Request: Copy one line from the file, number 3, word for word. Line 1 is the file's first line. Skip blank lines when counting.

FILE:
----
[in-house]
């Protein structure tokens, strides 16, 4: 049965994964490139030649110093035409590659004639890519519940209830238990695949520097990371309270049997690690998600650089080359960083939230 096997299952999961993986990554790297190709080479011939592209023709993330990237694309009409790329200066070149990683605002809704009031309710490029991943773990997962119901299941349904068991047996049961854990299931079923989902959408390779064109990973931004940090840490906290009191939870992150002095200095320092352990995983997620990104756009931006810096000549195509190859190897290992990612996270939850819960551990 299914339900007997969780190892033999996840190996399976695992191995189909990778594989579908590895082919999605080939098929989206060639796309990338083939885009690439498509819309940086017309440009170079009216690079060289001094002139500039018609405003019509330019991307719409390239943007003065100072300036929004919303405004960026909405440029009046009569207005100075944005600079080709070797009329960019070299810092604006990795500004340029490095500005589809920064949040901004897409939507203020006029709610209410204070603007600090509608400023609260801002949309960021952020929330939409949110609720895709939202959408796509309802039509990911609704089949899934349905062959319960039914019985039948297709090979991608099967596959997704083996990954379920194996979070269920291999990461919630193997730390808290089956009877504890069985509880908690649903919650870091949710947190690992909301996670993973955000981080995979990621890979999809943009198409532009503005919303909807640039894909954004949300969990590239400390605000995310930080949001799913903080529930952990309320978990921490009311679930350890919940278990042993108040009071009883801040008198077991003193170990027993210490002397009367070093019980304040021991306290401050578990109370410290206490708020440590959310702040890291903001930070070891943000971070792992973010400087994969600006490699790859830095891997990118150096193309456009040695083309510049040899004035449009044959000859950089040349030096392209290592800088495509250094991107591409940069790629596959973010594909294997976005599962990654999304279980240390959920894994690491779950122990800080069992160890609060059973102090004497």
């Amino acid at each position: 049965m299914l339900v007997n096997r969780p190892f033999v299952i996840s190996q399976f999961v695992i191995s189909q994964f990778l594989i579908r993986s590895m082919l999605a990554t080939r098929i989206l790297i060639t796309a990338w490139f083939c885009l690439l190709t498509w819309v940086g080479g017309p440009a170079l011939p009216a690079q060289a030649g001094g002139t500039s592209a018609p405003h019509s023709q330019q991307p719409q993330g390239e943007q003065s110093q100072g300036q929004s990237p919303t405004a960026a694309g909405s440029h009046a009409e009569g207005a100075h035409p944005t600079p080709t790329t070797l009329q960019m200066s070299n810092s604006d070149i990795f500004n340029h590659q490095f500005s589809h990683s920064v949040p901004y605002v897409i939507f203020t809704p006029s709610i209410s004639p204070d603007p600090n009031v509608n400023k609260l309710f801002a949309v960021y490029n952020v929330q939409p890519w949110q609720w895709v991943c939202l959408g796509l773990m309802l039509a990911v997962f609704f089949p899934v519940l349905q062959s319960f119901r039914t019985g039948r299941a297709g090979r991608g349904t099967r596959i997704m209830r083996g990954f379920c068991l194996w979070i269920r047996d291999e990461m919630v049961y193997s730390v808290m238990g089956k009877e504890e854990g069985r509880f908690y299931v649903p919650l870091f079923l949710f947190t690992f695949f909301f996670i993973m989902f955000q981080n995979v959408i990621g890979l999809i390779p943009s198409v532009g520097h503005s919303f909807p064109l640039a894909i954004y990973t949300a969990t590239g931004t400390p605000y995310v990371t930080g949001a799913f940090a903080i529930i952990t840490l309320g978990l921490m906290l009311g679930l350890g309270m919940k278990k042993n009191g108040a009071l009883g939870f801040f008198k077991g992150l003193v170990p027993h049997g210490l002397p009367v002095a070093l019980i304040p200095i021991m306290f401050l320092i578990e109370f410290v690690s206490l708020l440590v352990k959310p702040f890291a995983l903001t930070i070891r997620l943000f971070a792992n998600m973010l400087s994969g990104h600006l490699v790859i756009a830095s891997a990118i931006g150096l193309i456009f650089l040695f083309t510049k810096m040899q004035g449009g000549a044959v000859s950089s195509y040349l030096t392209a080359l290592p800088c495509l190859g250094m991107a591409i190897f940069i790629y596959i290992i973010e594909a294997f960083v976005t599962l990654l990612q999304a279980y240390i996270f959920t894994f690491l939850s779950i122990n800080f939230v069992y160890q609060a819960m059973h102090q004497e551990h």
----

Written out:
């Amino acid at each position: 049965m299914l339900v007997n096997r969780p190892f033999v299952i996840s190996q399976f999961v695992i191995s189909q994964f990778l594989i579908r993986s590895m082919l999605a990554t080939r098929i989206l790297i060639t796309a990338w490139f083939c885009l690439l190709t498509w819309v940086g080479g017309p440009a170079l011939p009216a690079q060289a030649g001094g002139t500039s592209a018609p405003h019509s023709q330019q991307p719409q993330g390239e943007q003065s110093q100072g300036q929004s990237p919303t405004a960026a694309g909405s440029h009046a009409e009569g207005a100075h035409p944005t600079p080709t790329t070797l009329q960019m200066s070299n810092s604006d070149i990795f500004n340029h590659q490095f500005s589809h990683s920064v949040p901004y605002v897409i939507f203020t809704p006029s709610i209410s004639p204070d603007p600090n009031v509608n400023k609260l309710f801002a949309v960021y490029n952020v929330q939409p890519w949110q609720w895709v991943c939202l959408g796509l773990m309802l039509a990911v997962f609704f089949p899934v519940l349905q062959s319960f119901r039914t019985g039948r299941a297709g090979r991608g349904t099967r596959i997704m209830r083996g990954f379920c068991l194996w979070i269920r047996d291999e990461m919630v049961y193997s730390v808290m238990g089956k009877e504890e854990g069985r509880f908690y299931v649903p919650l870091f079923l949710f947190t690992f695949f909301f996670i993973m989902f955000q981080n995979v959408i990621g890979l999809i390779p943009s198409v532009g520097h503005s919303f909807p064109l640039a894909i954004y990973t949300a969990t590239g931004t400390p605000y995310v990371t930080g949001a799913f940090a903080i529930i952990t840490l309320g978990l921490m906290l009311g679930l350890g309270m919940k278990k042993n009191g108040a009071l009883g939870f801040f008198k077991g992150l003193v170990p027993h049997g210490l002397p009367v002095a070093l019980i304040p200095i021991m306290f401050l320092i578990e109370f410290v690690s206490l708020l440590v352990k959310p702040f890291a995983l903001t930070i070891r997620l943000f971070a792992n998600m973010l400087s994969g990104h600006l490699v790859i756009a830095s891997a990118i931006g150096l193309i456009f650089l040695f083309t510049k810096m040899q004035g449009g000549a044959v000859s950089s195509y040349l030096t392209a080359l290592p800088c495509l190859g250094m991107a591409i190897f940069i790629y596959i290992i973010e594909a294997f960083v976005t599962l990654l990612q999304a279980y240390i996270f959920t894994f690491l939850s779950i122990n800080f939230v069992y160890q609060a819960m059973h102090q004497e551990h």